From coast to coast and sea to shining sea, the Rails-to-Trails Conservancy (RTC) is on a single-minded mission to make multi-use trails a vibrant slice of the American landscape — and it’s inviting the nation’s run shops to join the movement.

“People value trails in their community, even more so after the pandemic, and our goal is trails connecting everyone, everywhere,” says Brandi Horton, the RTC’s VP–communications. “Whether it’s promoting trail use or advocating for trail connectivity, there’s no question the run community can be a powerful force in this effort and benefit from more convenient and accessible trails in their local community.”

Railbanking Explained

As U.S. railroad corridors across the U.S. plunged into misuse and faced potential development in the 1970s, citizen advocacy began sprouting around preserving the corridors for some worthwhile purpose. With a 1983 amendment to the National Trails System Act, something called “railbanking” became the go-to antidote. With railbanking, railroad companies voluntarily handed over rail corridors to trail agencies with the agreement that railroads could resume control of the corridors should rail service resume.

Railbanking sparked a surge in trail development efforts and the RTC emerged in 1986 to bring coordination and efficiency to such projects. Today, RTC remains one of the nation’s foremost champions of trail use and development with a focus on trail advocacy, protection and promotion as well as building model trail projects like its flagship effort, the Great American Rail-Trail. 

Launched in 2019, the Great American Rail-Trail aims to create a cross-country multi-use trail that is fully traversable by bike or foot and separated from vehicle traffic. At present, the project is more than 50 percent complete and includes 10 segments of at least 100 miles. The designed route spans more than 3700 miles from Washington State to Washington, D.C. and connects some 150 existing rail-trails, greenways and other multi-use paths.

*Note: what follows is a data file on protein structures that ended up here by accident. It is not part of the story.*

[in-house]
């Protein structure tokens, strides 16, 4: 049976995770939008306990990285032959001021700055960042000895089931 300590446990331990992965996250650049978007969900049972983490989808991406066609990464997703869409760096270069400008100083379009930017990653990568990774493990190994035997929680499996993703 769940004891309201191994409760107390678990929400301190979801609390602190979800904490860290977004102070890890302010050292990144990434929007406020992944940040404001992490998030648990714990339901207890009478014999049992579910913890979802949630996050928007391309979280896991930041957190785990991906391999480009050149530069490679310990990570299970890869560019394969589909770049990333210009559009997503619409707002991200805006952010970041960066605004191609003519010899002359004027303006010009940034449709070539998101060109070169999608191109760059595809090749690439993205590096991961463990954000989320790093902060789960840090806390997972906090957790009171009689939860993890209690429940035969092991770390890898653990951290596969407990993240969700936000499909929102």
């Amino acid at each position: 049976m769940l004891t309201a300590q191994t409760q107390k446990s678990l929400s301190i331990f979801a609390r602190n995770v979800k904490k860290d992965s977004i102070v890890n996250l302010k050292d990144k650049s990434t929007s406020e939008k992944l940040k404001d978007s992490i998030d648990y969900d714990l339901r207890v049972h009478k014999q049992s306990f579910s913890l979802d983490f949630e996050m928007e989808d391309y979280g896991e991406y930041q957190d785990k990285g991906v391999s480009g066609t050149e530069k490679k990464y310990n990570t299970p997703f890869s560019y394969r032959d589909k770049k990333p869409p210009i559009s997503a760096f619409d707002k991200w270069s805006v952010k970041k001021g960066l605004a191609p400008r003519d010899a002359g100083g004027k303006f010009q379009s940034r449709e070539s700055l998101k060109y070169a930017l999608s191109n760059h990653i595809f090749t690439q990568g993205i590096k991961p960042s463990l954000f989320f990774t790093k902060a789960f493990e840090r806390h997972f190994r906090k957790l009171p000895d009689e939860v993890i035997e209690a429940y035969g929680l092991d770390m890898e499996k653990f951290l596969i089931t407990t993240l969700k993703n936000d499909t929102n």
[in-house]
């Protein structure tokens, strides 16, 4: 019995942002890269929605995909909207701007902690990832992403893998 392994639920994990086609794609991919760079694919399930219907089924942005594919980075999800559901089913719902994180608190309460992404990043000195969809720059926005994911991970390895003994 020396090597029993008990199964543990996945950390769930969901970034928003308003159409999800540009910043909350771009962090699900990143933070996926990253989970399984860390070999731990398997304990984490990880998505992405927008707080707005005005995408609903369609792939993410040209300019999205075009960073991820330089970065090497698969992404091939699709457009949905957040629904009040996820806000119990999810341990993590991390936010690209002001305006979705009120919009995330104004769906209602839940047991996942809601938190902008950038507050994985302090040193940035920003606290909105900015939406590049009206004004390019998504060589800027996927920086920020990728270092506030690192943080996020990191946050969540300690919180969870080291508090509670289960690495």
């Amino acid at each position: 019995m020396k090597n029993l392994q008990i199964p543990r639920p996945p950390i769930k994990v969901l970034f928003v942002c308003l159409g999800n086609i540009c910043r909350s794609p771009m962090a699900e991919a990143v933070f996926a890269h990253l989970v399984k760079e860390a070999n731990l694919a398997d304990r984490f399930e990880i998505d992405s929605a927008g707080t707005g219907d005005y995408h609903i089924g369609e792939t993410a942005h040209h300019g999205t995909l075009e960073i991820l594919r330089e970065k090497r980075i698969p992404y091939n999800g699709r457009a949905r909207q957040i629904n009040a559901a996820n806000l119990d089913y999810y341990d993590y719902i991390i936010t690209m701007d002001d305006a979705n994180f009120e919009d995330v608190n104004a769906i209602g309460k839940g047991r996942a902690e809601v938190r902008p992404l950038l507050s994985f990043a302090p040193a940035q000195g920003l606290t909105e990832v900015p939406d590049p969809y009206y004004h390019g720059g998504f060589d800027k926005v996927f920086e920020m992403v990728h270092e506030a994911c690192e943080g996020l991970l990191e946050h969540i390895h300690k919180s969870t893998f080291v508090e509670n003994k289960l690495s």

“Trails serve as an invitation to the outdoors and also build community in unique ways by connecting businesses, neighborhoods and people,” Horton reminds.

A Call to Running Stores

Run specialty shops can play a valuable role in promoting and preserving multi-use trails, which can, of course, help fulfill business objectives. A more sizable, diverse collection of individuals hitting the trails, after all, opens the door to increased store traffic and sales. 

At the most basic level, Horton says run shops can make sure customers know these local spots exist by posting trail maps in the store, sharing maps or photos on digital channels and promoting TrailLink as a discovery tool.

“For people who run, walk or hike, bringing awareness to multi-use trails can get them out of traffic and quickly into nature,” Horton says. “Access to the outdoors that is safe and close to home is fundamental to our well-being and critically important.”

On the programming side, running stores might host workshops on trail etiquette, identifying key rules of the trail such as standing to the side when stopped or announcing oneself when passing, or organize trail cleanup events or fun runs on the trails.

Run shops might also team with local trail advocacy partners such as cycling clubs or transportation organizations to promote increased trail building, connectivity and access.

“For progress to happen, you need funding and political will,” Horton says, noting that trails are important for recreation, but also economic development, tourism and the environment since viable multi-use trails offer an alternative to automobile travel. 

“Where legislators and leaders have seen the impact of the trails, they are continuing to invest and the benefits of the trails are being captured more and more.”